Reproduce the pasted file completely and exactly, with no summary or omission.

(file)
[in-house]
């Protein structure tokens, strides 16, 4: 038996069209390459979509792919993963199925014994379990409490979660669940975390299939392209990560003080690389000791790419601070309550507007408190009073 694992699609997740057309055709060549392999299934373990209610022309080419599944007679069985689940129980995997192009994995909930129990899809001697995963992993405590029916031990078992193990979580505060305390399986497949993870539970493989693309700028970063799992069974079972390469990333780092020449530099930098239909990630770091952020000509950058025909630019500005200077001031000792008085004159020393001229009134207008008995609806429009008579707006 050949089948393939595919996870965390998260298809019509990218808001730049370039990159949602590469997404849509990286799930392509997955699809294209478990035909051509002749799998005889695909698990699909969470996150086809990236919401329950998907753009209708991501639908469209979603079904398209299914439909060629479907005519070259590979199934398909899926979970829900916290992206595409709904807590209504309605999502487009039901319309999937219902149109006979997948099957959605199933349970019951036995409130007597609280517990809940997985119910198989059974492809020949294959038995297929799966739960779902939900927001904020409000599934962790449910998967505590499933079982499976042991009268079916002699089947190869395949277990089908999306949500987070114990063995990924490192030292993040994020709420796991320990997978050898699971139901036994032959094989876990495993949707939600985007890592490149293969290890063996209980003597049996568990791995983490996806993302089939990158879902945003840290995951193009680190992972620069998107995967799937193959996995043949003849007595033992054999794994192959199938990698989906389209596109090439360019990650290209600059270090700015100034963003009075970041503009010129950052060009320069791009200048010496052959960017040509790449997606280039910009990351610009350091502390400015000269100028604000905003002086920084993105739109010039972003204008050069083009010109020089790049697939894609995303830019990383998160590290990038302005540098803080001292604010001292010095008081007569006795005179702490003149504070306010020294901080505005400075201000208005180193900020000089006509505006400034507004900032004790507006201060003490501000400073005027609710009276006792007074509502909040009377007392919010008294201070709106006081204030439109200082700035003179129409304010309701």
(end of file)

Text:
[in-house]
């Protein structure tokens, strides 16, 4: 038996069209390459979509792919993963199925014994379990409490979660669940975390299939392209990560003080690389000791790419601070309550507007408190009073 694992699609997740057309055709060549392999299934373990209610022309080419599944007679069985689940129980995997192009994995909930129990899809001697995963992993405590029916031990078992193990979580505060305390399986497949993870539970493989693309700028970063799992069974079972390469990333780092020449530099930098239909990630770091952020000509950058025909630019500005200077001031000792008085004159020393001229009134207008008995609806429009008579707006 050949089948393939595919996870965390998260298809019509990218808001730049370039990159949602590469997404849509990286799930392509997955699809294209478990035909051509002749799998005889695909698990699909969470996150086809990236919401329950998907753009209708991501639908469209979603079904398209299914439909060629479907005519070259590979199934398909899926979970829900916290992206595409709904807590209504309605999502487009039901319309999937219902149109006979997948099957959605199933349970019951036995409130007597609280517990809940997985119910198989059974492809020949294959038995297929799966739960779902939900927001904020409000599934962790449910998967505590499933079982499976042991009268079916002699089947190869395949277990089908999306949500987070114990063995990924490192030292993040994020709420796991320990997978050898699971139901036994032959094989876990495993949707939600985007890592490149293969290890063996209980003597049996568990791995983490996806993302089939990158879902945003840290995951193009680190992972620069998107995967799937193959996995043949003849007595033992054999794994192959199938990698989906389209596109090439360019990650290209600059270090700015100034963003009075970041503009010129950052060009320069791009200048010496052959960017040509790449997606280039910009990351610009350091502390400015000269100028604000905003002086920084993105739109010039972003204008050069083009010109020089790049697939894609995303830019990383998160590290990038302005540098803080001292604010001292010095008081007569006795005179702490003149504070306010020294901080505005400075201000208005180193900020000089006509505006400034507004900032004790507006201060003490501000400073005027609710009276006792007074509502909040009377007392919010008294201070709106006081204030439109200082700035003179129409304010309701």